Entrepreneurs create and bring to life new technologies, products and services, building new markets and jobs along the way. Africa’s role on the global stage as a hub for economic growth and empowerment opportunities continues to gather pace. However, there are critical challenges, in particular the need to create a significant number of jobs for the growing populations, as well as developing home-grown business leaders able to access global markets and drive growth in a sustainable and inclusive manner.
Transforming ideas into economic opportunities is the crux of entrepreneurship and REDISA recognises the possibilities which lie in circular economies specifically, for all those willing to look at waste not as waste, but as opportunity.
The current levels of production and consumption are no longer sustainable. It is anticipated that by 2030, the world’s population could sit at 9 billion, with an additional 3 billion new middle-class consumers over and above today’s 1.8 billion.
Expanding supply of consumer goods and services to meet this future demand presents a great challenge, but one that a circular economy model is capable of meeting – particularly if it is implemented within every country, region and community.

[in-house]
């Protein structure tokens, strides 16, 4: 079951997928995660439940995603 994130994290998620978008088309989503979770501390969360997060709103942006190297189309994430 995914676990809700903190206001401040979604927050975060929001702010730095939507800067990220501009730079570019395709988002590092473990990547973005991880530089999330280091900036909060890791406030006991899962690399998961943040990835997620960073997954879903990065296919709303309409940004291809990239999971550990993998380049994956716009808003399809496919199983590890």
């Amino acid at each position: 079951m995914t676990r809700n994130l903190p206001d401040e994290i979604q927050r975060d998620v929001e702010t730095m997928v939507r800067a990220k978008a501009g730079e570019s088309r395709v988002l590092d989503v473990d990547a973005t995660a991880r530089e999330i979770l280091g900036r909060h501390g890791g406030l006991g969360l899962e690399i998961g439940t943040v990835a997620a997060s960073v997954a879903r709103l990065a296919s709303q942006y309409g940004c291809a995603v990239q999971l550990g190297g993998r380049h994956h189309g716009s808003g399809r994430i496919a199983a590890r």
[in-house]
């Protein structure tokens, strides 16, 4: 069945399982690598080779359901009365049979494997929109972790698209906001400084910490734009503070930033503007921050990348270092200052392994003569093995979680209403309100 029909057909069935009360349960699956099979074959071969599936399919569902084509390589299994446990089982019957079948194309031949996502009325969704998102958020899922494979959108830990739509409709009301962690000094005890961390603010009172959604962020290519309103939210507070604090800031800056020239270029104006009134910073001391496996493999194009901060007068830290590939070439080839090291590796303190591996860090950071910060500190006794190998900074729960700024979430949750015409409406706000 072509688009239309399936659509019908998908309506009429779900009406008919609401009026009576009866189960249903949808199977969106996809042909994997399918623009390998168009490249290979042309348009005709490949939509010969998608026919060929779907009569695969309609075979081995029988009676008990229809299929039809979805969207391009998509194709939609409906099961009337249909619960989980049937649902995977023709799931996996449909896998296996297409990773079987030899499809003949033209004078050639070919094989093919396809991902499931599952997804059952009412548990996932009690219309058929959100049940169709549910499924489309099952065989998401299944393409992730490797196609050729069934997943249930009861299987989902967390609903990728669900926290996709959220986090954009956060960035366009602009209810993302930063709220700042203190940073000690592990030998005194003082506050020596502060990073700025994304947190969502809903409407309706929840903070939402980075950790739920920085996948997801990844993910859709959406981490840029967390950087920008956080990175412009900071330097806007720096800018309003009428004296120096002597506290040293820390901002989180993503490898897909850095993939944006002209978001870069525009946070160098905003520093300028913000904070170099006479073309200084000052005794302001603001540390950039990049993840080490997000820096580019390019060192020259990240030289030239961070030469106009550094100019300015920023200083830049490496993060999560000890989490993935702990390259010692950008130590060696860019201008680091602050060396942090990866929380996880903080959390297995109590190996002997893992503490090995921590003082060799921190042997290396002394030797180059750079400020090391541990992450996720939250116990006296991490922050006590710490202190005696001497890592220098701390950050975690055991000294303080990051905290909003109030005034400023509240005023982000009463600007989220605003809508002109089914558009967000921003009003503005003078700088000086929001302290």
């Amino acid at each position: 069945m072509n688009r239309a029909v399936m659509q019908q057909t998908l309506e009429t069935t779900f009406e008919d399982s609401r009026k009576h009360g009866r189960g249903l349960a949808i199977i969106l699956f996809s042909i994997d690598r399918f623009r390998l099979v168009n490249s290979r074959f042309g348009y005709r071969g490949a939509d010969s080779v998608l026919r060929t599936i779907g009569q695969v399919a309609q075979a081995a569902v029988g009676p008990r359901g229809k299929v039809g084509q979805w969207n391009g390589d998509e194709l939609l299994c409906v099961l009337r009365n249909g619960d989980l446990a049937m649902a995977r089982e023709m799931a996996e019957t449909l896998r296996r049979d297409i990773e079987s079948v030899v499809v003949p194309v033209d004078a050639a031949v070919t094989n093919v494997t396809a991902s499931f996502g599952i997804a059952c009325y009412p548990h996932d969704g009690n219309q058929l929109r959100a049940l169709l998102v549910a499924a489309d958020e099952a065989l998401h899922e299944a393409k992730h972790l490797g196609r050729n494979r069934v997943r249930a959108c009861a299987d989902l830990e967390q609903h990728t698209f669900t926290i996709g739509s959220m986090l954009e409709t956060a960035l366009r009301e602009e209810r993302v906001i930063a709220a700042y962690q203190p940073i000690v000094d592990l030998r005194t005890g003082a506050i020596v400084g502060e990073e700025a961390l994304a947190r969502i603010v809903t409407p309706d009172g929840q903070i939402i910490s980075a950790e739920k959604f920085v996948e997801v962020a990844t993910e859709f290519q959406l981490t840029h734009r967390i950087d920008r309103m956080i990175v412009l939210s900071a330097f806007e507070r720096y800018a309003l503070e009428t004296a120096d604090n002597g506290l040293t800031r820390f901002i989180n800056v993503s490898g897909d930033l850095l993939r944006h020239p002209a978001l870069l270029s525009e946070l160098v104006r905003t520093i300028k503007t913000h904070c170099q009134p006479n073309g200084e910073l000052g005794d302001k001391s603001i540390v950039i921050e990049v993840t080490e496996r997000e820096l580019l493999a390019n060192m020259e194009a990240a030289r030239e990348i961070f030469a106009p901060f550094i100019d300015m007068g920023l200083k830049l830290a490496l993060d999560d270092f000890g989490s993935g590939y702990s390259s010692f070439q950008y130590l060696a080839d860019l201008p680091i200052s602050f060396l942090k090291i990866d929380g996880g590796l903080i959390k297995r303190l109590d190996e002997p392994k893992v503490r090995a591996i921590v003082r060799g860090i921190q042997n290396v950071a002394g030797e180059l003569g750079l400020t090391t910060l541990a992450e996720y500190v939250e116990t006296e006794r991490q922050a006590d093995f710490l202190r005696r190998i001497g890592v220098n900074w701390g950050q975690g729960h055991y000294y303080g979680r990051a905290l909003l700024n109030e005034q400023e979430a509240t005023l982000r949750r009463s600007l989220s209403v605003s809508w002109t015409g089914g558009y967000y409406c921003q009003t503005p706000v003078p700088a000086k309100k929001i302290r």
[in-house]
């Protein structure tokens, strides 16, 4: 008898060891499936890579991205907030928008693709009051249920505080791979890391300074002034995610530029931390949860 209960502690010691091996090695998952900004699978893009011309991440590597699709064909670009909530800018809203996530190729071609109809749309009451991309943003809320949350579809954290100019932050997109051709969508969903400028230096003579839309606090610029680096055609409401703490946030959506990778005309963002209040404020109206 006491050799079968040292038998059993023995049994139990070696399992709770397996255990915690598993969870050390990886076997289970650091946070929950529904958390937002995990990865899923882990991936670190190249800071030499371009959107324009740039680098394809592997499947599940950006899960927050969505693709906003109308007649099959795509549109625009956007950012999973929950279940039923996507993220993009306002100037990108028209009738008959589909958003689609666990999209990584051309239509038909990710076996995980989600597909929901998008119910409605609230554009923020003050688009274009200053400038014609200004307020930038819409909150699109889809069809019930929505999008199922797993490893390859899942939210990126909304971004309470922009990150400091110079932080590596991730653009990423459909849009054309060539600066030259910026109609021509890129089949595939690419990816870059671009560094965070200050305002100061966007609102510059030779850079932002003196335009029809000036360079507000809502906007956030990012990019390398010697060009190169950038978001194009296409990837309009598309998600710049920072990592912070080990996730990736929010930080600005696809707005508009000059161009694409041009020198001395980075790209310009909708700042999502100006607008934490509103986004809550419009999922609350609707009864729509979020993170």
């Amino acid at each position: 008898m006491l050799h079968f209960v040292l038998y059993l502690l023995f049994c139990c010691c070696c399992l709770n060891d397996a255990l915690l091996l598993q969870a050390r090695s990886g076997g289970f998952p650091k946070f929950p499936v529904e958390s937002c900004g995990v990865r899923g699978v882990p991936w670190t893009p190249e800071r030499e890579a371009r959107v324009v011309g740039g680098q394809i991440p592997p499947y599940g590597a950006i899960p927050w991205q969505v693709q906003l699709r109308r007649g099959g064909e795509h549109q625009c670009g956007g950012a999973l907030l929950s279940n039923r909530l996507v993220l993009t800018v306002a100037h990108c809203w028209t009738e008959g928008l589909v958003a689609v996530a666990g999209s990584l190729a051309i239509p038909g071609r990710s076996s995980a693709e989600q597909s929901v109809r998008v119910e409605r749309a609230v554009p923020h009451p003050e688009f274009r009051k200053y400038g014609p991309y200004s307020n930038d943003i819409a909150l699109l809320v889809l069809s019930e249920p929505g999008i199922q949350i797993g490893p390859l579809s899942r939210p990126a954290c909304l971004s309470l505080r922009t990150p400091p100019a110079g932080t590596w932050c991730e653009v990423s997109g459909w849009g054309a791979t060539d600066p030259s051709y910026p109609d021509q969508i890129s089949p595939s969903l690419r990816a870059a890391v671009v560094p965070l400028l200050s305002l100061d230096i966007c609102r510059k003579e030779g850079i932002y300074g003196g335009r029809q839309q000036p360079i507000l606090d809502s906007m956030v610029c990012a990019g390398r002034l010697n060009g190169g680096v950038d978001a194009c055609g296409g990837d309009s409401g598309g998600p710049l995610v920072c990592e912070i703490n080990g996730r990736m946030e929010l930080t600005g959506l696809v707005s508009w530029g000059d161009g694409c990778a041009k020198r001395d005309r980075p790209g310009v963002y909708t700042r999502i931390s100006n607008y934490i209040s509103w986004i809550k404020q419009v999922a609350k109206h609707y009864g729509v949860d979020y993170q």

The World Economic Forum estimates the circular economy could be worth $1 trillion worldwide by 2025. This would mean that doing more with less would bring more wealth and jobs, and less landfill, resource depletion and environmental damage. Currently, there are only a few countries which are experimenting with more circular thinking – these include the United Kingdom, the Netherlands, France, China, Japan and South Africa. The promise of circular economy initiatives is that they will provide brand-new business needs which will simultaneously address resource and environmental challenges, and generate economic activity to fund those needs.
Entrepreneurship is acknowledged as one of the drivers of sustainable economic growth because entrepreneurs create new businesses, drive and shape innovation, speed up structural changes in the economy, and introduce new competition – thereby contributing to productivity.
The circular economy focuses on creating and promoting new business opportunities that entail entrepreneurship and eco-innovation with the aim of waste being fed back into the production process as raw material.
Entrepreneurs will be the key custodians responsible for leading the transition to a circular economy business model and closing the loop on dwindling resources. Essentially this is what needs to be focusing on, pairing both entrepreneurial spirit and the concerted effort to finding solutions to the many challenges and problems that we face as a country and a continent.